Ecosanctuaries, grassroots community development and partnerships with tāngata whenua : a postdevelopment perspective : a thesis presented in partial fulfilment of the requirements for the degree of Master of International Development at Massey University, Palmerston North, Aotearoa New Zealand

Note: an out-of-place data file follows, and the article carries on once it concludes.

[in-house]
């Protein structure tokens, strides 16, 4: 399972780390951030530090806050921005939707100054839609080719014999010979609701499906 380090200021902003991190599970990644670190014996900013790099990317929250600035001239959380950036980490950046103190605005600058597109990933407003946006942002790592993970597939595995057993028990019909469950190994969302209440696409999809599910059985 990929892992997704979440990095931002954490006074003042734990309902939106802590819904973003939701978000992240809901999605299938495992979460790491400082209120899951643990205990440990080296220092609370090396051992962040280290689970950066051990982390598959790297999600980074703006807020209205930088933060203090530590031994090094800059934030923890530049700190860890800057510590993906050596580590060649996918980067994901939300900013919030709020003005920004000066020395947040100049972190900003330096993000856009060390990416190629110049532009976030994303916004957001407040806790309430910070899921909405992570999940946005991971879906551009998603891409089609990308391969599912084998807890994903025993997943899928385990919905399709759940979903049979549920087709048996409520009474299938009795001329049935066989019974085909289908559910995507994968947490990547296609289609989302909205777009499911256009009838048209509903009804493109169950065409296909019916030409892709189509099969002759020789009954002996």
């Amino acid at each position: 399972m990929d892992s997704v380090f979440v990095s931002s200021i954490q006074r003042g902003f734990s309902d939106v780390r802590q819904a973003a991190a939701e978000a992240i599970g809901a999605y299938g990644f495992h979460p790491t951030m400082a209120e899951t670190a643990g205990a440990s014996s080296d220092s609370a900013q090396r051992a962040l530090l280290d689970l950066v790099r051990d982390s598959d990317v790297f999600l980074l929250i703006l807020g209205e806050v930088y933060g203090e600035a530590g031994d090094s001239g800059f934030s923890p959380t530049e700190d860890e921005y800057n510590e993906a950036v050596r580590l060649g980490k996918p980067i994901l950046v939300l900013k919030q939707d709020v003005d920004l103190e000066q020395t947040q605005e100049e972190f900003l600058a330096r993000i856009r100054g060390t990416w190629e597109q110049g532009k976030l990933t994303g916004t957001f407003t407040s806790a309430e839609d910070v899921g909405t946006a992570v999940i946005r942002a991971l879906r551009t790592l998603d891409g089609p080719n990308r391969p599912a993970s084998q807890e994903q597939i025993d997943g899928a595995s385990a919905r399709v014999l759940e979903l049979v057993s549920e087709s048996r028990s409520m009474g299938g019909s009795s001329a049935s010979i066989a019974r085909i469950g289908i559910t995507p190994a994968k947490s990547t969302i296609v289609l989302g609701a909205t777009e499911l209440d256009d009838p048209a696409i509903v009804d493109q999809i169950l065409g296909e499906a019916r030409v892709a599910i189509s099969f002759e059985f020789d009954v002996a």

Aotearoa New Zealand is in the midst of a human-induced biodiversity crisis, with three-quarters of birds, reptiles and frogs at risk of extinction. Last year a redeveloped National Biodiversity Strategy called Te Mana o te Taiao was released. The strategy argues that we need to change people's relationship with the natural world in order to address biodiversity loss. In this thesis, I explore the socio-cultural aspects of three community-led ecosanctuary projects to examine this problem and illuminate a pathway toward a more sustainable relationship between people and the natural world. I use a hopeful postdevelopment lens, which seeks to imagine and practise development differently through research couched in hope and possibility. It builds upon postdevelopment's insight that over-reliance upon universally applied, science-based, market-driven technological solutions often delivers unintended negative outcomes and devalues alternative perspectives. A qualitative approach was employed for this research, using semi-structured interviews with key informants, an analysis of documents published by these organisations, and a synthesis of the published literature. The research illustrates how dominant Western paradigms, which see humans as separate from the natural world, have contributed to the biodiversity crisis. It then reveals that awareness of the state of the environment does not necessarily result in behaviour change, and I argue that the adoption of indigenous approaches may help turn knowledge into action for the environment. I found ecosanctuaries are well-placed to enact this paradigm change in human-nature relationships and are already doing so as a side-effect of their activities rather than with a planned focus. The research further examined the influence of ecosanctuaries upon their communities, how ecosanctuaries worked with indigenous peoples, and how they incorporated indigenous knowledge. These findings can be used by community conservation initiatives to articulate the benefits such projects deliver to their communities and suggest how stronger relationships with tāngata whenua can be developed and why this is valuable.